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My initial reaction, when I was invited to comment on Professor
McKean's paper,' was one of blank astonishment, since I could think
of no lawyer in the United States-indeed, in the free world-less
qualified than myself for such an assignment. In speculating on what
the committee on arrangements could have had in mind the only plausible
explanation I have been able to come up with is this: it was decided
that the Conference would be enlivened by a contribution from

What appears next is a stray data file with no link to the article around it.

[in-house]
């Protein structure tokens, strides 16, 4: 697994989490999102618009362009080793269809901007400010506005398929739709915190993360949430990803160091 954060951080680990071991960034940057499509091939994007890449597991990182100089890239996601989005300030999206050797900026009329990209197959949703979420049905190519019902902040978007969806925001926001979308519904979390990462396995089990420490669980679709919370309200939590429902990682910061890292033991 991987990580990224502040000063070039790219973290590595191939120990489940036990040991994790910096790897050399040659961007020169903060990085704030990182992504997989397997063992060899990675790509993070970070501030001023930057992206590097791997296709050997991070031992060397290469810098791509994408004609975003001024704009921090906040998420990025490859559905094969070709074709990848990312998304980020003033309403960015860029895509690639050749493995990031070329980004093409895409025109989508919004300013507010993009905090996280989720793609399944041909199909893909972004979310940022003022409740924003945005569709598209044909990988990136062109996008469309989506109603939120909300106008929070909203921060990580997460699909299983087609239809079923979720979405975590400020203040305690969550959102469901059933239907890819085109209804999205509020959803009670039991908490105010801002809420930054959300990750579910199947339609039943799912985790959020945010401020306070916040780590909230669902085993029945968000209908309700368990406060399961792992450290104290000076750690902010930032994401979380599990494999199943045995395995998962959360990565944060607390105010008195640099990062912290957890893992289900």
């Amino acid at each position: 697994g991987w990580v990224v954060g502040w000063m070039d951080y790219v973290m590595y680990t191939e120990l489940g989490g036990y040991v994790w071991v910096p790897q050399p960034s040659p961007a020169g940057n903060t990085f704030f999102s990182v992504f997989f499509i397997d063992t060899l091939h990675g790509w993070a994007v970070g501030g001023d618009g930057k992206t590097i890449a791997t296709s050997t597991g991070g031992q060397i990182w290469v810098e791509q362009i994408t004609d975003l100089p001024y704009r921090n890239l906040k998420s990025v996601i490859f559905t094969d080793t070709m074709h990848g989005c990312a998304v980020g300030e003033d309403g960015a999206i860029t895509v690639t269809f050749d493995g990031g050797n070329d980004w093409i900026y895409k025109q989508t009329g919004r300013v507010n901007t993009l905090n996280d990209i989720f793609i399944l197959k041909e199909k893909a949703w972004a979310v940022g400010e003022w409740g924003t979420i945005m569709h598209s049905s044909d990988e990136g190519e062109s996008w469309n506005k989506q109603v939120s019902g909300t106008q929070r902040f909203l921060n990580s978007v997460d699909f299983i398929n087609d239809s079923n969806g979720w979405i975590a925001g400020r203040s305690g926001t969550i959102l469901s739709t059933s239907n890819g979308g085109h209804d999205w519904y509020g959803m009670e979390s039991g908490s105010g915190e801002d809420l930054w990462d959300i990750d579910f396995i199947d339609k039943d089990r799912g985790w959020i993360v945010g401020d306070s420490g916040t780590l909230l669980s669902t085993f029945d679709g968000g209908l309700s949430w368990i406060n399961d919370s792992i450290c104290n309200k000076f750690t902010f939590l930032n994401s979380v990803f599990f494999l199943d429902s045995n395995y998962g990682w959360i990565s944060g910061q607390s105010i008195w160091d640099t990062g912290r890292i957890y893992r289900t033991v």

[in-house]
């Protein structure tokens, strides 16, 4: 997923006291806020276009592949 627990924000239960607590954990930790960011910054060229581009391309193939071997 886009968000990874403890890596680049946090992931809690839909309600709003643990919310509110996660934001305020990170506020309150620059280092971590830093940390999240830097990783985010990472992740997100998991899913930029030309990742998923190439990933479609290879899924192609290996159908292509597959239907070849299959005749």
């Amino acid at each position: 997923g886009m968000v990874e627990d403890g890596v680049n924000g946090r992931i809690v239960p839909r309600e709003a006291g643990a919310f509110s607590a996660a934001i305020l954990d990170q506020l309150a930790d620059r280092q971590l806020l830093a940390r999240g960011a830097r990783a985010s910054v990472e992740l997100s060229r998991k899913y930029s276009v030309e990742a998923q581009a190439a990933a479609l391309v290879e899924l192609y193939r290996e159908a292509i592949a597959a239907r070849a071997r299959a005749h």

a lawyer who knew nothing-and was known to know nothing-either
about economic theory or about current legal trends in what has
come to be called Products Liability. In preparing to discharge the
assignment, I could, of course, have undertaken a crash program of
reading myself into some degree of familiarity with at least the legal
aspects of the problem. I concluded, however, that such a course was
not desirable: I would, had I followed it, have been derelict to the
trust which the committee reposed in my ignorance. My function is
evidently to comment, in a childlike fashion, on these mysteries-more
or less, it may be, like the little boy who, rightly or wrongly, cried out
in mid-procession that the Emperor had no clothes on.

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